From The Newsletter, 2 April 1960.
Transcribed by Christian Hogsbjerg.
FROM Trotskyism to Counter-Revolution, the headline reads above an article in the March-April number of Marxist Review, theoretical journal of the Canadian Communist Party. Once upon a time such titles were commonplace in the Stalinist press, but since a certain speech was made, back in 1956, they have been quite rare. So the Canadian article is of some interest.
It tells how the evil Trotskyites used to spoil efforts to form People’s Fronts, ‘making the class question an issue to disrupt the alliance’, and how ‘today the Trotskyites are attempting to exploit the growing militancy and growth of class-consciousness arising out of a new world situation’. It seems they have opened a bookshop in Vancouver which ‘peddles their insidious wares’ (that’s what the man says, I swear I didn’t make it up). They try to lure party members into discussions in ‘forums’ (ah, we know all about those sinks of ideological iniquity, from our own 1957 experience). ‘In some instances they use half-truths as a basis for their attacks as being, in their opinion, more effective than outright lies’ (no, honestly, you can read it for yourself if you don’t believe me).
All this leads to the grim conclusion: ‘there cannot be any united front with Trotskyites’. One doesn’t have to be a Sherlock Holmes to discern behind such an article as this some serious worry about the susceptibility of party members to the arguments of our Canadian brother-Marxists. And there would certainly seem to be grounds for the party members to be getting dissatisfied with the official line.
World Marxist Review, the neo-Comintern journal published from Prague, carries in its March number an article by Tim Buck, leader of the Canadian Communist Party. It is as open a confession of bankruptcy as I have read for a long time. Buck wails and moans because the ‘capitalists who favour peaceful co-existence and trade with the socialist countries are, in the main, supporting the capitalist offensive no less energetically than are those fighting to maintain the cold war and dependence on armaments’. This makes it very hard, of course, to sell the workers the line that these capitalists are somehow nicer than the others and ought to be treated as ‘allies’. Buck pleads for help: ‘Those capitalists who advocate policies of peaceful co-existence would serve the interests of Canada better if, instead of joining the anti-labour offensive of the big monopolies, they supported internal policies which, correspond to the foreign policies they now favour.’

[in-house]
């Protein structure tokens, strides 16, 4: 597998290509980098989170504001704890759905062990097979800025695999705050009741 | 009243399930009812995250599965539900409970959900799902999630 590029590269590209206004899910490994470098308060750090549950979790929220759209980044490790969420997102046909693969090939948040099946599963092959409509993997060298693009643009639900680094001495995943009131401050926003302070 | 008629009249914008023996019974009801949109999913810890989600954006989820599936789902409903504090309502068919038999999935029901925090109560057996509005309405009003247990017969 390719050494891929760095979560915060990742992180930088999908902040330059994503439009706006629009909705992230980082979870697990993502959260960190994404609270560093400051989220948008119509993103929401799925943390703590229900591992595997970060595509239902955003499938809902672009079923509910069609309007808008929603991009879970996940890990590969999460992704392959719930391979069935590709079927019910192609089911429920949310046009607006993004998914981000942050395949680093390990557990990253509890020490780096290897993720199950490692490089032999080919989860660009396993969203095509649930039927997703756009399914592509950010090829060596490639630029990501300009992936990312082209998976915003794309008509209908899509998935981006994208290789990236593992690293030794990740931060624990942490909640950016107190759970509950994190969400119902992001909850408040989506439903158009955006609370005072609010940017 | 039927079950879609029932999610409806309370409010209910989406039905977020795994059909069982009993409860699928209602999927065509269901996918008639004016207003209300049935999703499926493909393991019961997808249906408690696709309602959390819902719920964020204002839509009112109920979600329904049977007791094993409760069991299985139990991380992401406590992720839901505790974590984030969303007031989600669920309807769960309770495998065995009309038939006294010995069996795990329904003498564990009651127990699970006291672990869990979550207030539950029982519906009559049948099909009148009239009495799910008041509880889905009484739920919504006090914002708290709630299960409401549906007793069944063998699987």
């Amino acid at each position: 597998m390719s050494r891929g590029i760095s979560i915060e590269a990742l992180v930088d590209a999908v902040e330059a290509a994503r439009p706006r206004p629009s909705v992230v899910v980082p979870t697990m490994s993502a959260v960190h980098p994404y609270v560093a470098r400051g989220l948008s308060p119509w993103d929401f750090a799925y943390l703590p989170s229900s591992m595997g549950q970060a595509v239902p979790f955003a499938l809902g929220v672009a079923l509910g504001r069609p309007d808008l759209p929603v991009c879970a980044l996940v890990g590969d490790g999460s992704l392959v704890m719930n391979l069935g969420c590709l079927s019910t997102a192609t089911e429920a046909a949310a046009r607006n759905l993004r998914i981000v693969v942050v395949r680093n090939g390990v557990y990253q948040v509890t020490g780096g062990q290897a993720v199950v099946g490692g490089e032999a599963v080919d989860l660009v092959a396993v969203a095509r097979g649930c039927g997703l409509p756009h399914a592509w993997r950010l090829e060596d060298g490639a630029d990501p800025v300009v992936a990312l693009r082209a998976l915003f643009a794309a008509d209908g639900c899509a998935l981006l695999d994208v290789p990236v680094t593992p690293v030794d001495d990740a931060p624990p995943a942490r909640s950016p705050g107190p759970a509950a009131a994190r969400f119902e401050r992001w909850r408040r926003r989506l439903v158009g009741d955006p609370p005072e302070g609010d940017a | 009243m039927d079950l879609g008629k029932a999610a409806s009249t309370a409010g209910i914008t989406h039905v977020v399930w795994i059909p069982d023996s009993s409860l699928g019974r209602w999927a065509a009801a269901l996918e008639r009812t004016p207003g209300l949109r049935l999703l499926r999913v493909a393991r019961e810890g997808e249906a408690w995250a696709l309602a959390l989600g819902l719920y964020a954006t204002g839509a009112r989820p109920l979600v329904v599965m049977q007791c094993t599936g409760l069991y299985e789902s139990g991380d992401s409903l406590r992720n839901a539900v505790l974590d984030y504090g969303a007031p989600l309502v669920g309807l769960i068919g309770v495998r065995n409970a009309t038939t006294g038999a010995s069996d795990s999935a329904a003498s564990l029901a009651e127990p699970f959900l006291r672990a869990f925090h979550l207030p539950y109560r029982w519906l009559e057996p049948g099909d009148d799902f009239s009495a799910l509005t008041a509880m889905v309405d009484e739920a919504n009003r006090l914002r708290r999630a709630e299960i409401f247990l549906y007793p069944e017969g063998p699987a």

Yes, and if pigs had wings they would fly.
London University students who are taking part in the Anti-Apartheid movement are carrying on a tradition begun by one of the finest men ever associated with their university: E.S. Beesley, who was professor of history at University College in the 1860s. He was in the forefront of the fight for solidarity with the anti-slavery movement in the United States, at a time when the British government of the day wanted to intervene on the side of the South in the American civil war. For a while he was the best-hated man in ruling-class circles, and efforts were made to unseat him from his professional chair. Punch characteristically wrote to him as Professor Beestly.